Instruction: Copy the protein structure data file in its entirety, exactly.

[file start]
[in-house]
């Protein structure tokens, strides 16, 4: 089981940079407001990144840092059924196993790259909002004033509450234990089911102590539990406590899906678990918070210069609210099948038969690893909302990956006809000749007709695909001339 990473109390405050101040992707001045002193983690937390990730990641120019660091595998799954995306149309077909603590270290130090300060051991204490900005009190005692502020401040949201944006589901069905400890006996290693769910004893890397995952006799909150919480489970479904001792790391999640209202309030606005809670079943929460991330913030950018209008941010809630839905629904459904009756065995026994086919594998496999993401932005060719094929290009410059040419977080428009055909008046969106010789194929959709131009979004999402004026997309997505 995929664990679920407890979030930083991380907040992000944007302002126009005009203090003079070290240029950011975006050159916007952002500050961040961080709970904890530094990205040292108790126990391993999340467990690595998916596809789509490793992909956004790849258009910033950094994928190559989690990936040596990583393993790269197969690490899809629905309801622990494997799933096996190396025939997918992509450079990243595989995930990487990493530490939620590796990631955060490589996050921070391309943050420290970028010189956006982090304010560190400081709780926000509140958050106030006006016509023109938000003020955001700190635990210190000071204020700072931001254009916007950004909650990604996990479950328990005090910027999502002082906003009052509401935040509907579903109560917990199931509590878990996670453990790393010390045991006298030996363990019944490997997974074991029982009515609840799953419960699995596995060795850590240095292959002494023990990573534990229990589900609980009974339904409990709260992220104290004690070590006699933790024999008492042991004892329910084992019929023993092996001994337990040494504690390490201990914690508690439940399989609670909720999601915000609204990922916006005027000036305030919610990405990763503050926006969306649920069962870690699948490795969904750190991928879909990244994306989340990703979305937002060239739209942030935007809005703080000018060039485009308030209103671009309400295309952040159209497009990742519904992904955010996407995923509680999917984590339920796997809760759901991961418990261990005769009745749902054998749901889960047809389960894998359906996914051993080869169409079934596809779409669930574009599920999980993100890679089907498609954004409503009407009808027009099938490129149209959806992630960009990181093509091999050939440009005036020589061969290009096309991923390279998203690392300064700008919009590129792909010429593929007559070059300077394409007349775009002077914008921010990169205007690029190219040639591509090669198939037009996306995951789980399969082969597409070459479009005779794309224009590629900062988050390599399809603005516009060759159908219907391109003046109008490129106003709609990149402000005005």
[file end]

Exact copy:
[in-house]
């Protein structure tokens, strides 16, 4: 089981940079407001990144840092059924196993790259909002004033509450234990089911102590539990406590899906678990918070210069609210099948038969690893909302990956006809000749007709695909001339 990473109390405050101040992707001045002193983690937390990730990641120019660091595998799954995306149309077909603590270290130090300060051991204490900005009190005692502020401040949201944006589901069905400890006996290693769910004893890397995952006799909150919480489970479904001792790391999640209202309030606005809670079943929460991330913030950018209008941010809630839905629904459904009756065995026994086919594998496999993401932005060719094929290009410059040419977080428009055909008046969106010789194929959709131009979004999402004026997309997505 995929664990679920407890979030930083991380907040992000944007302002126009005009203090003079070290240029950011975006050159916007952002500050961040961080709970904890530094990205040292108790126990391993999340467990690595998916596809789509490793992909956004790849258009910033950094994928190559989690990936040596990583393993790269197969690490899809629905309801622990494997799933096996190396025939997918992509450079990243595989995930990487990493530490939620590796990631955060490589996050921070391309943050420290970028010189956006982090304010560190400081709780926000509140958050106030006006016509023109938000003020955001700190635990210190000071204020700072931001254009916007950004909650990604996990479950328990005090910027999502002082906003009052509401935040509907579903109560917990199931509590878990996670453990790393010390045991006298030996363990019944490997997974074991029982009515609840799953419960699995596995060795850590240095292959002494023990990573534990229990589900609980009974339904409990709260992220104290004690070590006699933790024999008492042991004892329910084992019929023993092996001994337990040494504690390490201990914690508690439940399989609670909720999601915000609204990922916006005027000036305030919610990405990763503050926006969306649920069962870690699948490795969904750190991928879909990244994306989340990703979305937002060239739209942030935007809005703080000018060039485009308030209103671009309400295309952040159209497009990742519904992904955010996407995923509680999917984590339920796997809760759901991961418990261990005769009745749902054998749901889960047809389960894998359906996914051993080869169409079934596809779409669930574009599920999980993100890679089907498609954004409503009407009808027009099938490129149209959806992630960009990181093509091999050939440009005036020589061969290009096309991923390279998203690392300064700008919009590129792909010429593929007559070059300077394409007349775009002077914008921010990169205007690029190219040639591509090669198939037009996306995951789980399969082969597409070459479009005779794309224009590629900062988050390599399809603005516009060759159908219907391109003046109008490129106003709609990149402000005005």